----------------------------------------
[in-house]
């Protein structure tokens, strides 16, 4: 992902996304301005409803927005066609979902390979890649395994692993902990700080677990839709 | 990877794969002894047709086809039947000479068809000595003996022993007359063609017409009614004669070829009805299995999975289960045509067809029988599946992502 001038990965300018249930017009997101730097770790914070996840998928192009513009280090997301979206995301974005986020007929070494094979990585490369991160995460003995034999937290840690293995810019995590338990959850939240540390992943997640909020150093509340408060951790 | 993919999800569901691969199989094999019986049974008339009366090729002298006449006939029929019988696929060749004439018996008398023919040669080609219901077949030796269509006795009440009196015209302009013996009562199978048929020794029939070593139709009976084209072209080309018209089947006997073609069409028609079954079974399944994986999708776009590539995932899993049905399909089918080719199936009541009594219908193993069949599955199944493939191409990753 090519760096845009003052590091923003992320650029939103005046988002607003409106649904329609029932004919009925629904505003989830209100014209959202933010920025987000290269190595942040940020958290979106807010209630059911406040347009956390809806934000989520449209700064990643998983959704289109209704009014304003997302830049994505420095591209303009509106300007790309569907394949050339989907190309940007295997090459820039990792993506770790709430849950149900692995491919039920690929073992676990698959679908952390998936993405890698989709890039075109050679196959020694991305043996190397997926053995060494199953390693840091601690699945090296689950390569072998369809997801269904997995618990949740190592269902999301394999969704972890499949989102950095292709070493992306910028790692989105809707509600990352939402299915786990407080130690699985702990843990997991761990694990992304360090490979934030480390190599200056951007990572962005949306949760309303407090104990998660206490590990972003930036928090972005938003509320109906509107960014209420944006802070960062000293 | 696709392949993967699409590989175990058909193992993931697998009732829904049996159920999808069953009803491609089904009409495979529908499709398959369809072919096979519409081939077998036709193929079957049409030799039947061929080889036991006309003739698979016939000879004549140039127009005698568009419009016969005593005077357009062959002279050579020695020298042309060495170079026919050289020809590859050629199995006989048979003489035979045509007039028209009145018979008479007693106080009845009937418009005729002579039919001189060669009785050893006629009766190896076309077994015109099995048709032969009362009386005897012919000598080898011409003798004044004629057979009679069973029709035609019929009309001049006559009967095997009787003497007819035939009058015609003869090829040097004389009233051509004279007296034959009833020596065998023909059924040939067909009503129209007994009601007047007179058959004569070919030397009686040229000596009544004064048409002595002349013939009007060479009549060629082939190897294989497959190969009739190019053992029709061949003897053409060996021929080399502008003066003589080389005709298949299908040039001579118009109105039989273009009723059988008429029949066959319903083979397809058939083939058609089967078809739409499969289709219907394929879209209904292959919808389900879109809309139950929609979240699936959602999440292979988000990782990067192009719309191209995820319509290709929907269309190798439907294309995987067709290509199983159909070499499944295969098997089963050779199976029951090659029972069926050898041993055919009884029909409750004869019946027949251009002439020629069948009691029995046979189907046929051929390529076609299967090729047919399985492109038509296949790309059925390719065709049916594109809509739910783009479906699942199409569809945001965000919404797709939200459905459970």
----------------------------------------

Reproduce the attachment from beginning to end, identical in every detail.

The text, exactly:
[in-house]
């Protein structure tokens, strides 16, 4: 992902996304301005409803927005066609979902390979890649395994692993902990700080677990839709 | 990877794969002894047709086809039947000479068809000595003996022993007359063609017409009614004669070829009805299995999975289960045509067809029988599946992502 001038990965300018249930017009997101730097770790914070996840998928192009513009280090997301979206995301974005986020007929070494094979990585490369991160995460003995034999937290840690293995810019995590338990959850939240540390992943997640909020150093509340408060951790 | 993919999800569901691969199989094999019986049974008339009366090729002298006449006939029929019988696929060749004439018996008398023919040669080609219901077949030796269509006795009440009196015209302009013996009562199978048929020794029939070593139709009976084209072209080309018209089947006997073609069409028609079954079974399944994986999708776009590539995932899993049905399909089918080719199936009541009594219908193993069949599955199944493939191409990753 090519760096845009003052590091923003992320650029939103005046988002607003409106649904329609029932004919009925629904505003989830209100014209959202933010920025987000290269190595942040940020958290979106807010209630059911406040347009956390809806934000989520449209700064990643998983959704289109209704009014304003997302830049994505420095591209303009509106300007790309569907394949050339989907190309940007295997090459820039990792993506770790709430849950149900692995491919039920690929073992676990698959679908952390998936993405890698989709890039075109050679196959020694991305043996190397997926053995060494199953390693840091601690699945090296689950390569072998369809997801269904997995618990949740190592269902999301394999969704972890499949989102950095292709070493992306910028790692989105809707509600990352939402299915786990407080130690699985702990843990997991761990694990992304360090490979934030480390190599200056951007990572962005949306949760309303407090104990998660206490590990972003930036928090972005938003509320109906509107960014209420944006802070960062000293 | 696709392949993967699409590989175990058909193992993931697998009732829904049996159920999808069953009803491609089904009409495979529908499709398959369809072919096979519409081939077998036709193929079957049409030799039947061929080889036991006309003739698979016939000879004549140039127009005698568009419009016969005593005077357009062959002279050579020695020298042309060495170079026919050289020809590859050629199995006989048979003489035979045509007039028209009145018979008479007693106080009845009937418009005729002579039919001189060669009785050893006629009766190896076309077994015109099995048709032969009362009386005897012919000598080898011409003798004044004629057979009679069973029709035609019929009309001049006559009967095997009787003497007819035939009058015609003869090829040097004389009233051509004279007296034959009833020596065998023909059924040939067909009503129209007994009601007047007179058959004569070919030397009686040229000596009544004064048409002595002349013939009007060479009549060629082939190897294989497959190969009739190019053992029709061949003897053409060996021929080399502008003066003589080389005709298949299908040039001579118009109105039989273009009723059988008429029949066959319903083979397809058939083939058609089967078809739409499969289709219907394929879209209904292959919808389900879109809309139950929609979240699936959602999440292979988000990782990067192009719309191209995820319509290709929907269309190798439907294309995987067709290509199983159909070499499944295969098997089963050779199976029951090659029972069926050898041993055919009884029909409750004869019946027949251009002439020629069948009691029995046979189907046929051929390529076609299967090729047919399985492109038509296949790309059925390719065709049916594109809509739910783009479906699942199409569809945001965000919404797709939200459905459970």